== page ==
Storm of the Decade

Process changes prepare ComEd to recover quickly from disastrous storm and flood.

Sometimes a bad storm provides the best training ground for a truly terrible storm. An outage in 2006 taught ComEd lessons that helped it recover quickly from the floods of 2007.

Selling the Smart Grid - The Policy

Why many state regulators still have qualms about endorsing smart meters.

A year ago, in its formal investigation of state policy on smart meters, the Florida Public Service Commission conceded that while three of the state’s five major investor-owned electric utilities offered an optional time-of-use rate to residential customers, participation in fact remained “typically quite small,” averaging only about 1 percent.

Depreciation Shell Game

Accounting reforms might force regulators to abandon their live-now, pay-later practices.

When an advisory committee of the SEC voted recently to phase out special accounting treatment for various industries, it signaled the end may be near for power plant depreciation deferral mechanisms. Such mechanisms are a mainstay of regulatory accounting in many states, and their discontinuation could send plant owners and regulators back to the drawing board to find a new, GAAP-compliant way to recognize asset depreciation in financial reports.

Coming to America

U.S. utilities are gaining valuable lessons from technology developments abroad.

Structural and regulatory factors have allowed utilities in some countries to leapfrog America’s utility industry in terms of technology leadership. But U.S. utilities are learning valuable lessons from international advancements.

Nuclear Fuel Future

Nuclear power cost projections should incorporate fuel cost uncertainties.

Nuclear fuel cost projections typically consist of current reported costs that are escalated at the rate of inflation. These projections usually consist of a single estimate in each year. In the past, when nuclear fuel costs were low and declining, this approach was acceptable and may have even been conservative. But this approach is likely to understate projected nuclear fuel cost when nuclear fuel costs are increasing.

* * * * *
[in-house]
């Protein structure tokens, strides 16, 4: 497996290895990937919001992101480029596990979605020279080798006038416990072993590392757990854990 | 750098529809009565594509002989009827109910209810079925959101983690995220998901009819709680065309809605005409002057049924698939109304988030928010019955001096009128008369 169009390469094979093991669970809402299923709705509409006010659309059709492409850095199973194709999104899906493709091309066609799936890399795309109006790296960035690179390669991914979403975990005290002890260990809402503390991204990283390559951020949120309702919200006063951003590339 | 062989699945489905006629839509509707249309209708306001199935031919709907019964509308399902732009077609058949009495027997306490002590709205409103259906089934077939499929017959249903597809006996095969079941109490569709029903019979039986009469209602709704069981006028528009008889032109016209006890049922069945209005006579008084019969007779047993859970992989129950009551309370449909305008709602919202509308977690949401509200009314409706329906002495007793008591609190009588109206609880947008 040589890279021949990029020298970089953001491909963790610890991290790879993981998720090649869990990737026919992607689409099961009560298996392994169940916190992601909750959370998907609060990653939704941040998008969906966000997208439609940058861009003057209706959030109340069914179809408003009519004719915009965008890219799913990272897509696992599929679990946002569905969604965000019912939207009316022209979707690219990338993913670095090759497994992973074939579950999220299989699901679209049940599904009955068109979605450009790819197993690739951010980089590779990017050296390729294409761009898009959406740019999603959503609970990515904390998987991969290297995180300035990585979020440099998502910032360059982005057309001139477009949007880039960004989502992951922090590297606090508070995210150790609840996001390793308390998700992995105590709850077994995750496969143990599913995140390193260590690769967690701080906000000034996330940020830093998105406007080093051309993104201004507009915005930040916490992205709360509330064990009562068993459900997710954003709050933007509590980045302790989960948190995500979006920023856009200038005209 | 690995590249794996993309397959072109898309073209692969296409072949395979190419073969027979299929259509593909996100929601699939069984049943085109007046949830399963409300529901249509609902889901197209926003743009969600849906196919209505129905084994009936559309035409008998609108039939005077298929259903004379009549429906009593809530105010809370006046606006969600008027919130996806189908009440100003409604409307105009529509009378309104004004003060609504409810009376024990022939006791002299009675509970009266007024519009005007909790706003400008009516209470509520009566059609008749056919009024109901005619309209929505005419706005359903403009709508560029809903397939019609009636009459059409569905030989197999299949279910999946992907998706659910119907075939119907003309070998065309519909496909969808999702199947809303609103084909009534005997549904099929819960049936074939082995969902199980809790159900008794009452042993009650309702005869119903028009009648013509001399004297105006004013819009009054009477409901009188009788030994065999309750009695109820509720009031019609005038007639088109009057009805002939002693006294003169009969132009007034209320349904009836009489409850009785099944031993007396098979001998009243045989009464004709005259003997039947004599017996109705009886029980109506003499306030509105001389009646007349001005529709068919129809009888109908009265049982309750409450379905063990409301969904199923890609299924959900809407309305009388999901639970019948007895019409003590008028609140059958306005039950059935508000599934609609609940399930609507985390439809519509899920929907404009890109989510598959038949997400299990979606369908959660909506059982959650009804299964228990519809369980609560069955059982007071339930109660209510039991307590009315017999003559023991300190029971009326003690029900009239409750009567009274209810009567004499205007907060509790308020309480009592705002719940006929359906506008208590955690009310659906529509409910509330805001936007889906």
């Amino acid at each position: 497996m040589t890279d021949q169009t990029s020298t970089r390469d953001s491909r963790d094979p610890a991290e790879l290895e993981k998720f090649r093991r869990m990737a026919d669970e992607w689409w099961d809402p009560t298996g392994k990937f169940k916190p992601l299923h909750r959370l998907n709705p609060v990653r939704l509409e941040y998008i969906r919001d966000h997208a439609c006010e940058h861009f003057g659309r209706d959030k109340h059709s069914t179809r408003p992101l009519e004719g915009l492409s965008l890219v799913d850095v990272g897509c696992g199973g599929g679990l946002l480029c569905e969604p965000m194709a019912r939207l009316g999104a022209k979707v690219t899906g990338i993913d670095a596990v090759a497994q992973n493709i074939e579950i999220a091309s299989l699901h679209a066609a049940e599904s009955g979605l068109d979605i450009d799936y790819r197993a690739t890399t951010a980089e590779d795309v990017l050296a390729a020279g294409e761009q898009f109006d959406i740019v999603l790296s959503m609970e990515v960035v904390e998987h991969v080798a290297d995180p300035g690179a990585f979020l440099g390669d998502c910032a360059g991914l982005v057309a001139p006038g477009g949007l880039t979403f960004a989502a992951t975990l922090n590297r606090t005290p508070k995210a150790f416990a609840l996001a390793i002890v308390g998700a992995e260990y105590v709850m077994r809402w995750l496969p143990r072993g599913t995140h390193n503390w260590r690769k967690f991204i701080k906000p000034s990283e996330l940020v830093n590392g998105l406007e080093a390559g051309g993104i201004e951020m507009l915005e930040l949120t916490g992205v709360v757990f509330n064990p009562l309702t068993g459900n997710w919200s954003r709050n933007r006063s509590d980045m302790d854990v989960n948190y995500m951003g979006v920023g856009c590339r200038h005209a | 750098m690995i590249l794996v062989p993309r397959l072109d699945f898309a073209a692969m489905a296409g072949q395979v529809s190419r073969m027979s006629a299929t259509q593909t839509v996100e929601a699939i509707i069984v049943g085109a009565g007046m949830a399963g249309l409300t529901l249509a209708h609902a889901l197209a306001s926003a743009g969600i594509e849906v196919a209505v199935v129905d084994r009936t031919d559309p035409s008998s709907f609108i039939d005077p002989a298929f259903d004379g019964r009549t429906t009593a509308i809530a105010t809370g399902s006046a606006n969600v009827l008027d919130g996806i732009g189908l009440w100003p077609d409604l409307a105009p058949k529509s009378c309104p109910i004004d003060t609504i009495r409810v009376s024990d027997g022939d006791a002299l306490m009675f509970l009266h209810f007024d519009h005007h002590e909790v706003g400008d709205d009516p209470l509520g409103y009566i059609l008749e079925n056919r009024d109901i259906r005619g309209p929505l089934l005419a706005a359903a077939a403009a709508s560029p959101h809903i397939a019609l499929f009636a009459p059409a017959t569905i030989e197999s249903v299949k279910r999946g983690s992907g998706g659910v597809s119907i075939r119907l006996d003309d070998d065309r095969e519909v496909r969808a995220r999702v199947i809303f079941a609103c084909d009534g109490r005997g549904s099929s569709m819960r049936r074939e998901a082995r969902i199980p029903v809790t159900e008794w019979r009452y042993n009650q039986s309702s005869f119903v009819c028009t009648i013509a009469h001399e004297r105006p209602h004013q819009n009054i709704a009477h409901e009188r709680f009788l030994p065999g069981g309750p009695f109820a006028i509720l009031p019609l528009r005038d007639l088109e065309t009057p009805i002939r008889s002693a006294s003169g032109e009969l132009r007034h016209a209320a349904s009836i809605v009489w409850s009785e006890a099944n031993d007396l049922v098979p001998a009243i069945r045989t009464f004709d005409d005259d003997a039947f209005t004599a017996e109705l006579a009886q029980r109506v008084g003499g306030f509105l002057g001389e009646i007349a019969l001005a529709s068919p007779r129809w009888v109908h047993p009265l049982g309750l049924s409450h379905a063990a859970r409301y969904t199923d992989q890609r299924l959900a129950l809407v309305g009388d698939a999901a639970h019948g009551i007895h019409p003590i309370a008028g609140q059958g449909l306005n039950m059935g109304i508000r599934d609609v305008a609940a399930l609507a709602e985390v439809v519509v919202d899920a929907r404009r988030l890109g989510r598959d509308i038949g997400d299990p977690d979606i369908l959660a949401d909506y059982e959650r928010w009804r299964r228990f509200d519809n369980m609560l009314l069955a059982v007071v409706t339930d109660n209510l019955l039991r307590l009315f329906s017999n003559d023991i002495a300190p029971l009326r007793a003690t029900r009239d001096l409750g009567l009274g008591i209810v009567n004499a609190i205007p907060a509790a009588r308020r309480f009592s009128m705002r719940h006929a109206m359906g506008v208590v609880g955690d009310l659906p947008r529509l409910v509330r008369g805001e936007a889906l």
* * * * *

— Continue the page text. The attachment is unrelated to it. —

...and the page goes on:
Duke's Fifth Fuel

Conservation investments benefit participants and non-participants alike

For-profit energy efficiency programs are coming. Duke Energy proposes to align the interests of shareholders and retail customers within an expanded least-cost approach. Convincing regulators will require taking a holistic view of the costs and benefits.

Setting the Standard

NERC’s new cyber security rules may minimize cost of compliance, but they leave utilities guessing on how to identify risks.

Liam Baker, vice president for regulatory affairs at US Power Generating, questions whether his company’s power plants and control systems in New York and Massachusetts must comply with the electric industry’s new mandatory standards for cyber security. Baker voiced his doubts in written comments he filed in October with FERC.

Sticker Shock!

Increasing prices for materials, equipment and services are driving utility infrastructure costs into uncharted territory.

The evidence is overwhelming: After a decade of relatively stable, or even declining, construction costs, the industry is now facing a prolonged period of elevated construction price tags. What are the causes behind this trend, and how might the cost increases translate into higher rates?

Earning on Conservation

An earnings-equivalence model helps utilities and regulators calculate appropriate returns for conservation investments.

Traditionally, utility shareholders and their utilities have a bias toward supply-side resources as opposed to demand-side reduction programs. Reductions in demand may result in excess supply-side resources that are likely to be excluded from rate base because they do not meet the “used and useful” standard. However, there is a solution: Allow energy utilities to benefit from earnings rewards for demand-side reduction. From an earnings perspective, such a solution would place demand-side alternatives on par with supply-side projects.

California's Green Gaffe

Some green-energy policies disregard the value of energy use, risking market distortion and consumer backlash.

Policy mandates might erode public support for green-energy efforts, even in an environmentally conscious state like California, by frustrating consumer demands instead of allowing them to be fulfilled more efficiently. Recognizing real consumer value will help policy makers develop economically rational green-energy regulation.